"Nebraska" Review: Craig's First Take
on 2013-11-13 13:51
If your slightly out-of-it parent came to you saying they won a million dollars off Publisher’s Clearing House, how would you react? Most likely what you’re imagining is a much sadder scenario than the people behind “Nebraska” have cooked up. Part quirky comedy, part drama about getting older, director Alexander Payne (“Sideways”, “The Descendants”) and an entire cast do a fantastic job creating an amusing film.
Bruce Dern (who won a best actor prize at Cannes for this role) plays Woody Grant, an older man we first see trying to walk from Montana to Nebraska to collect the million he’s won. Instead the cops pick him up. Mom (June Squibb) and his older son (Bob Odenkirk) want dad put into a home but the more caring David (Will Forte) knows dad just wants one last hurrah so he loads up the car for a road trip, which takes an unexpected turn for a reunion at Woody’s brothers place in Hawthorne. Mom and older bro soon reunite with them.
Funny, eccentric characters abound. Dern is perfect here, very reminiscent of his role of Bill Paxton’s father on “Big Love”, as this crabby, pathetic, old alcoholic. Woody is essentially a bastard, his track record as a father and husband is suspect (his reason for even having kids is “I like to screw”, which says alot) but Dern also finds layers to this character that make him more sympathetic as the film goes on. Squibb is an award-worthy scene-stealer though as Woody’s barb-tongued wife, his biggest critic and also defender.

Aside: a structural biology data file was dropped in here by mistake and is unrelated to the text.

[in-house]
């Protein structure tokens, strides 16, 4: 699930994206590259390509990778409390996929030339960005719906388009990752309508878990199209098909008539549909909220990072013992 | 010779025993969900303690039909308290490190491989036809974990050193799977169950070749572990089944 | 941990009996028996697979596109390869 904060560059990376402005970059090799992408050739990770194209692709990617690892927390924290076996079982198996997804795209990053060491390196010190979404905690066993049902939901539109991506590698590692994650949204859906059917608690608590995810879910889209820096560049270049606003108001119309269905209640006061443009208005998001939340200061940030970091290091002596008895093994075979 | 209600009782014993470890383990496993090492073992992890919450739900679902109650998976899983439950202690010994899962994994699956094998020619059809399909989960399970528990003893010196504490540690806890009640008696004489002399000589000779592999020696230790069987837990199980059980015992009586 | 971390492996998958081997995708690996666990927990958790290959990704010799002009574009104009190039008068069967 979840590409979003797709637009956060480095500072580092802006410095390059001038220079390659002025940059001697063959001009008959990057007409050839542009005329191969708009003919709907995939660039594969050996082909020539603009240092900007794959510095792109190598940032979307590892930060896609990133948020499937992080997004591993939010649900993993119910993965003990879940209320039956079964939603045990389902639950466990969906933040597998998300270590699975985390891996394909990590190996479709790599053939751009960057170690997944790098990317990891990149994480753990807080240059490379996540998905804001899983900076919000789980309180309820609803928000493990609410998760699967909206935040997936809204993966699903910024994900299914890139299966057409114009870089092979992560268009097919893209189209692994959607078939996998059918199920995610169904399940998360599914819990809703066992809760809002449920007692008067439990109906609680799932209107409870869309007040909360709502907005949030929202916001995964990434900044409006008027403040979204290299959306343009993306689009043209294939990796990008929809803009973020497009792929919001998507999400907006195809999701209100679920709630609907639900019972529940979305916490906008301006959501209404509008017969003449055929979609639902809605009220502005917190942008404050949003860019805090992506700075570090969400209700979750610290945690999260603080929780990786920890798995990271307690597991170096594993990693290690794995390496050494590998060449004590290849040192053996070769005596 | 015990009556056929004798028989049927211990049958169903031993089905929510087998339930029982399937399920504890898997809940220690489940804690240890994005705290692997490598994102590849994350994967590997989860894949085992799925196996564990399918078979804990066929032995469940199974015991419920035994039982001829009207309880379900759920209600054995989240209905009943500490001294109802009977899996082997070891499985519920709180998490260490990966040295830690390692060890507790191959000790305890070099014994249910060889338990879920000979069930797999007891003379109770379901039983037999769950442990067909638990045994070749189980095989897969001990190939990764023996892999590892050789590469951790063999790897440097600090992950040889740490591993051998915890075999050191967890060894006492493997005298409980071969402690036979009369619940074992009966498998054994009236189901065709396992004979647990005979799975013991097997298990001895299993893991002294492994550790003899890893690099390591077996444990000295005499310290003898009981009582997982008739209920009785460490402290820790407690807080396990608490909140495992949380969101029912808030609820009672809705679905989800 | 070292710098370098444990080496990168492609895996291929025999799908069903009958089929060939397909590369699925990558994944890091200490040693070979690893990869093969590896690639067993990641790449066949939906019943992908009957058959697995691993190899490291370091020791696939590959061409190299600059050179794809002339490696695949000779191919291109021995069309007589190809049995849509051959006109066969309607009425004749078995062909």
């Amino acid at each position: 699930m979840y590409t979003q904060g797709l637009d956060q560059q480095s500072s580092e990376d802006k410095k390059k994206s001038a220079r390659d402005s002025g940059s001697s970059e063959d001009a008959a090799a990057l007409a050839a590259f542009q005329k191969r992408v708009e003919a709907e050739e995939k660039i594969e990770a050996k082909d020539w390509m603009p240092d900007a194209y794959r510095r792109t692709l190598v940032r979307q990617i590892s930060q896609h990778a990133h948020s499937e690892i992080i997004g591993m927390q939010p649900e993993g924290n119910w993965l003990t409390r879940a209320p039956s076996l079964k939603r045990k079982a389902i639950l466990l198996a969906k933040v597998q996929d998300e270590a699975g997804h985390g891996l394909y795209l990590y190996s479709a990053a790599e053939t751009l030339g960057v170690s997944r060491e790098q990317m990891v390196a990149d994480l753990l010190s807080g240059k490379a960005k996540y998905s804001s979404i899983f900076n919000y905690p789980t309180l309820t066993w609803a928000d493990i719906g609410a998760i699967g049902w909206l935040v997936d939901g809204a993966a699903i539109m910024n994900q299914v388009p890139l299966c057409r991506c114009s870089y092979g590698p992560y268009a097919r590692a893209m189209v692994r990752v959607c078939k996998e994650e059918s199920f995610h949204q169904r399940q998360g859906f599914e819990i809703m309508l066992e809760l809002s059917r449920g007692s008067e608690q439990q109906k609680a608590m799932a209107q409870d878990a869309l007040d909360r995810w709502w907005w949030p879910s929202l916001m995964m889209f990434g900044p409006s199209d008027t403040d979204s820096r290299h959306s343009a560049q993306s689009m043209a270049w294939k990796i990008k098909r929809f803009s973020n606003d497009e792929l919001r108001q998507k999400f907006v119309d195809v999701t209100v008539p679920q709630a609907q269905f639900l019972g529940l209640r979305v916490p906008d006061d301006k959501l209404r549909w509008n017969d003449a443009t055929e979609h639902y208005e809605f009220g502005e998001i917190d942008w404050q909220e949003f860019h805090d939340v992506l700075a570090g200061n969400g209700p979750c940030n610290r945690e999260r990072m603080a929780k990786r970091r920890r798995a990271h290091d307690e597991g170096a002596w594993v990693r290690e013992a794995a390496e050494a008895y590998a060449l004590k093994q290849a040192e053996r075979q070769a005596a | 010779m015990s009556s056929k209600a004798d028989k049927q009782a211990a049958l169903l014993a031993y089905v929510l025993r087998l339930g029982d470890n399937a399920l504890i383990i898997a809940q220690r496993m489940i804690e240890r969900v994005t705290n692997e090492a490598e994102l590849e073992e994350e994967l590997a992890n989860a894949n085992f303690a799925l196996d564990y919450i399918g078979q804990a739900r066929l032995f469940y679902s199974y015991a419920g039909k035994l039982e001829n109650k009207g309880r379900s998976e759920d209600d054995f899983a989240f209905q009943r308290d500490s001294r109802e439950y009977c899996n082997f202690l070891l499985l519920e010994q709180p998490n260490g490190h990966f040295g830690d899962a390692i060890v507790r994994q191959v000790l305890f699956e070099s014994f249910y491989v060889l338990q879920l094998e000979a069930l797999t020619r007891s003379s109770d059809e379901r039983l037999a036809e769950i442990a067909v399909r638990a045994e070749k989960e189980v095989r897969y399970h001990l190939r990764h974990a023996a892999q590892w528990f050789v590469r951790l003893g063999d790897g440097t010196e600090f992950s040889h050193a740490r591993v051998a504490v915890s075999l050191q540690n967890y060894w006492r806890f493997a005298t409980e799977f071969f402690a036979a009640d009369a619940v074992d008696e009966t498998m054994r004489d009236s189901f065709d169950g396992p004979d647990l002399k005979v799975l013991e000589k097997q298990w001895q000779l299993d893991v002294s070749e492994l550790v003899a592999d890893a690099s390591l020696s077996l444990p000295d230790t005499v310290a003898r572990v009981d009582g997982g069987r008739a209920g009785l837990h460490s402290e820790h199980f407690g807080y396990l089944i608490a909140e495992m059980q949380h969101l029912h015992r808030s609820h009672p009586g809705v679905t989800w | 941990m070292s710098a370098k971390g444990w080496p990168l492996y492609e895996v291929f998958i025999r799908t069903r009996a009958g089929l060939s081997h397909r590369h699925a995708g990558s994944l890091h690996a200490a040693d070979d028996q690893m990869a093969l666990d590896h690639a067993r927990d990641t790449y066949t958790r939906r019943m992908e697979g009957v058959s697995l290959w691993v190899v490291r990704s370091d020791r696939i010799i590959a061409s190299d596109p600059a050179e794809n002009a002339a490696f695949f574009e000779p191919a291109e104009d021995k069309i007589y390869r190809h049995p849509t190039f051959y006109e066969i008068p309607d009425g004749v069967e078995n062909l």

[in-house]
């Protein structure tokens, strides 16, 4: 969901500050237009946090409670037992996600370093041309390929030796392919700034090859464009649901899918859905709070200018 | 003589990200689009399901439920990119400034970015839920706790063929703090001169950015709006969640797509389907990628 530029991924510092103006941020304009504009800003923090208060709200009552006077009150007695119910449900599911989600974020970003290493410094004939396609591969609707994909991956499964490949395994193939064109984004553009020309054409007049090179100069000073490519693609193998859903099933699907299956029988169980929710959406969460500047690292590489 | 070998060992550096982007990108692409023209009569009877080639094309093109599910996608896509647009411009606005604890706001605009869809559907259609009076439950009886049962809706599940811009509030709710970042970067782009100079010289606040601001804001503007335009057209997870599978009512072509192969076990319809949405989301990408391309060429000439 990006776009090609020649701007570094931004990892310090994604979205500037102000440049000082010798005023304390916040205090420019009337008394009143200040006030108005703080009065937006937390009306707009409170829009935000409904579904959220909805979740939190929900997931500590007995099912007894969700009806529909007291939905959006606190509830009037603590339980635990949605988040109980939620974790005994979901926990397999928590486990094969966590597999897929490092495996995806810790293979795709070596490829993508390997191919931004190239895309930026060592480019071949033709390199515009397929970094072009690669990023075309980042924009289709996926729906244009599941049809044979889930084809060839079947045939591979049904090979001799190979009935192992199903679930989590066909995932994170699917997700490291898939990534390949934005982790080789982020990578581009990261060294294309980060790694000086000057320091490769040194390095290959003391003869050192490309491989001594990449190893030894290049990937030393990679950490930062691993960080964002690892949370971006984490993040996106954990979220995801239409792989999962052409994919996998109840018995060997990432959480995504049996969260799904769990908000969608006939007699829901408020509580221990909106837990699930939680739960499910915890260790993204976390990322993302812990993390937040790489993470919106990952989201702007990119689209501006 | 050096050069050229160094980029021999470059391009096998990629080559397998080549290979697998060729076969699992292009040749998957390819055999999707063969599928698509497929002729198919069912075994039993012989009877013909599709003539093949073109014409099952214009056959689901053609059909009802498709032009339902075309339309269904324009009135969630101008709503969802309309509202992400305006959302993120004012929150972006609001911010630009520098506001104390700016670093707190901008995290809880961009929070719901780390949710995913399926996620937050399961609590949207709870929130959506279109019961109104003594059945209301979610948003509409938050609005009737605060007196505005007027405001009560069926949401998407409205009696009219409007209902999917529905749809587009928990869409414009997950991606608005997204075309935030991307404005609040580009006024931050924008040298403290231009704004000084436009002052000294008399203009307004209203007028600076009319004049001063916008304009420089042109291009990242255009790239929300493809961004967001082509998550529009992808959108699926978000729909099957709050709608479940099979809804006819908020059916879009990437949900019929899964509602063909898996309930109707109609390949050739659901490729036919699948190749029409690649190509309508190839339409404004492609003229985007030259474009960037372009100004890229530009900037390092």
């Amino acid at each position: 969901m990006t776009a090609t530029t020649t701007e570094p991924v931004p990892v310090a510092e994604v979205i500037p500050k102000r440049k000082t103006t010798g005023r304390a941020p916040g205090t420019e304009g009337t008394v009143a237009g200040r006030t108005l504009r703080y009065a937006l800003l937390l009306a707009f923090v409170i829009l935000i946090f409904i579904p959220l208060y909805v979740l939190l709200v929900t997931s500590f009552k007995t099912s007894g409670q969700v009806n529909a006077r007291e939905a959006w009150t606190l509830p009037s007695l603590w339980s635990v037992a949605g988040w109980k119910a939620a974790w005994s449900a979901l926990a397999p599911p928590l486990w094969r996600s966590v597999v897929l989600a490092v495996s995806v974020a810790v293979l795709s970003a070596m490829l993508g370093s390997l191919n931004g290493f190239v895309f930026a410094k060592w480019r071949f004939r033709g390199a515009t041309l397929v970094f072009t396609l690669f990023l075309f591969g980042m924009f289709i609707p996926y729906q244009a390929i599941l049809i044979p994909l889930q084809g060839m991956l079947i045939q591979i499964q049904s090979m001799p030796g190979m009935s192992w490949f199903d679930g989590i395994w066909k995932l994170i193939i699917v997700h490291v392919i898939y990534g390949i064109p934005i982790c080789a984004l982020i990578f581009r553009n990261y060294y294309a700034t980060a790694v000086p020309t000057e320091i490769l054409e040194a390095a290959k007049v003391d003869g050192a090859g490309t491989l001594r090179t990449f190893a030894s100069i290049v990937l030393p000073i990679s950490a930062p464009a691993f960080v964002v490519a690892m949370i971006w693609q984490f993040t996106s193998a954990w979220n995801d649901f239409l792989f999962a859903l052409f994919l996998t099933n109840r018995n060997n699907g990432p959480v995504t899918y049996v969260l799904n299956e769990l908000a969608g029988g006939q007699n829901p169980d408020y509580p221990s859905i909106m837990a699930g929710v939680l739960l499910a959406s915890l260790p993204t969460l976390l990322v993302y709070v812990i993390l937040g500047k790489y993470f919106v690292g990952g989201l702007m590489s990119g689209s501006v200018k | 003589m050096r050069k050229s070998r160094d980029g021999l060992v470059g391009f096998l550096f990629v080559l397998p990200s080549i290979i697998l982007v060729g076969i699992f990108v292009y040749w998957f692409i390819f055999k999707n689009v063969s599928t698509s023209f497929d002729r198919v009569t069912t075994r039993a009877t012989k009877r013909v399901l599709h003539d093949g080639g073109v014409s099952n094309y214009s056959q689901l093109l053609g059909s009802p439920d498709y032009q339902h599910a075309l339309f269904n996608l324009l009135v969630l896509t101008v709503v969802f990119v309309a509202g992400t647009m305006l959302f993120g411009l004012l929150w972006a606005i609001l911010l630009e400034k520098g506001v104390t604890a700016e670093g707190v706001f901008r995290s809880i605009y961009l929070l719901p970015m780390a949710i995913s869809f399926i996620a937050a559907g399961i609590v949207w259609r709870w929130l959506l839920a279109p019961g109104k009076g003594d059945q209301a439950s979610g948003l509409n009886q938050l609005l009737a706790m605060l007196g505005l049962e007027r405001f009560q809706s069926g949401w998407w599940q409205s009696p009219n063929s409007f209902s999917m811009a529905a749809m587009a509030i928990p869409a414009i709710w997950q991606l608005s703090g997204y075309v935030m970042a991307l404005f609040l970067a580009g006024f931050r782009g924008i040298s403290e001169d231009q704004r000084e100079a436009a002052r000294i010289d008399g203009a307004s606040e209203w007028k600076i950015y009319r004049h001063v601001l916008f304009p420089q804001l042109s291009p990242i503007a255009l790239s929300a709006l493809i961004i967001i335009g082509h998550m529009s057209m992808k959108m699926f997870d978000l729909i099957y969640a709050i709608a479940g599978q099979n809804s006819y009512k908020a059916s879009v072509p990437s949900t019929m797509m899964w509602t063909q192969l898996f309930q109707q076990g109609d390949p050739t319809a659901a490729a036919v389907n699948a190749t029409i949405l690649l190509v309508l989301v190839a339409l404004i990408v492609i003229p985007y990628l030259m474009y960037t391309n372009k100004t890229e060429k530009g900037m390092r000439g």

And SNL’s Will Forte more often than not becomes an excellent straight man. After “MacGruber” and “The Brothers Solomon”, one would never expect acting work as good as this. The characters around Hawthorne also gave me a smile; ones who are exuberantly nice, the lazy, redneck cousins who think driving under the 100 mph speed limit is for pussies. These people represent a part of America that seems both glazed-over with the routine of, and wowed by anything not happening within, the small place where they live.
Screenwriter Bob Nelson’s characters reminded me a bit of Coen Brother eccentricity, but they also become a bit more endearing. Payne decided to shoot this film in black and white and it actually does seem to fit really well, just as much a drab window into the souls of sad characters as it is into the monotony of their lives and how the Midwest has been hit hard by the economy. The movie touches on the sadness of aging, taking a trip down memory lane, and of course father and son learning to understand each other but mostly the people in it stand out so much more than the story itself.